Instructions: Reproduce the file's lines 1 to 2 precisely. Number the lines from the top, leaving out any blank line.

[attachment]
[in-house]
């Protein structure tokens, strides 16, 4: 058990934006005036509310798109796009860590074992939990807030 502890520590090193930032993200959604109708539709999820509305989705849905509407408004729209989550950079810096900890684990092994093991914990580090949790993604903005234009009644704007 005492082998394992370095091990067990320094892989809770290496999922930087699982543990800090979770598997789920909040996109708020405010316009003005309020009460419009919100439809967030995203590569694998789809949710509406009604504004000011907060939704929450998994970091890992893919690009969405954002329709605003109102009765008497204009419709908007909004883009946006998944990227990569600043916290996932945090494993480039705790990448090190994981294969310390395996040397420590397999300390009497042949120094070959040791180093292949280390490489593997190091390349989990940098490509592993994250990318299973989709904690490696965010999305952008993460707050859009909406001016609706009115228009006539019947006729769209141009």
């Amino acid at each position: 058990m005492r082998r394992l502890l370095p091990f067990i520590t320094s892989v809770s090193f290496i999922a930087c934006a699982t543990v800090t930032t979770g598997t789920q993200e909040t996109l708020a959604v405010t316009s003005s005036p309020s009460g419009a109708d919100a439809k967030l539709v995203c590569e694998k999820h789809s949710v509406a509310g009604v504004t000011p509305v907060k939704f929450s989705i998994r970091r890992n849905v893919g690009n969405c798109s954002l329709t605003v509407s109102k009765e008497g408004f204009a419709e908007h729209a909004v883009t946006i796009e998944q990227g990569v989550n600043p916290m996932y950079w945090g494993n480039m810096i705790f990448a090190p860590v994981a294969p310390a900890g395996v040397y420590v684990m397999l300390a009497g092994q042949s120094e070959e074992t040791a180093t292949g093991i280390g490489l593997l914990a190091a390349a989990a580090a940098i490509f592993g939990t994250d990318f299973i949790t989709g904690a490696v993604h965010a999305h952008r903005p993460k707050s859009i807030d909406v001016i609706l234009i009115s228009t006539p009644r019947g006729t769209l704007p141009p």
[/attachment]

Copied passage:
[in-house]
């Protein structure tokens, strides 16, 4: 058990934006005036509310798109796009860590074992939990807030 502890520590090193930032993200959604109708539709999820509305989705849905509407408004729209989550950079810096900890684990092994093991914990580090949790993604903005234009009644704007 005492082998394992370095091990067990320094892989809770290496999922930087699982543990800090979770598997789920909040996109708020405010316009003005309020009460419009919100439809967030995203590569694998789809949710509406009604504004000011907060939704929450998994970091890992893919690009969405954002329709605003109102009765008497204009419709908007909004883009946006998944990227990569600043916290996932945090494993480039705790990448090190994981294969310390395996040397420590397999300390009497042949120094070959040791180093292949280390490489593997190091390349989990940098490509592993994250990318299973989709904690490696965010999305952008993460707050859009909406001016609706009115228009006539019947006729769209141009």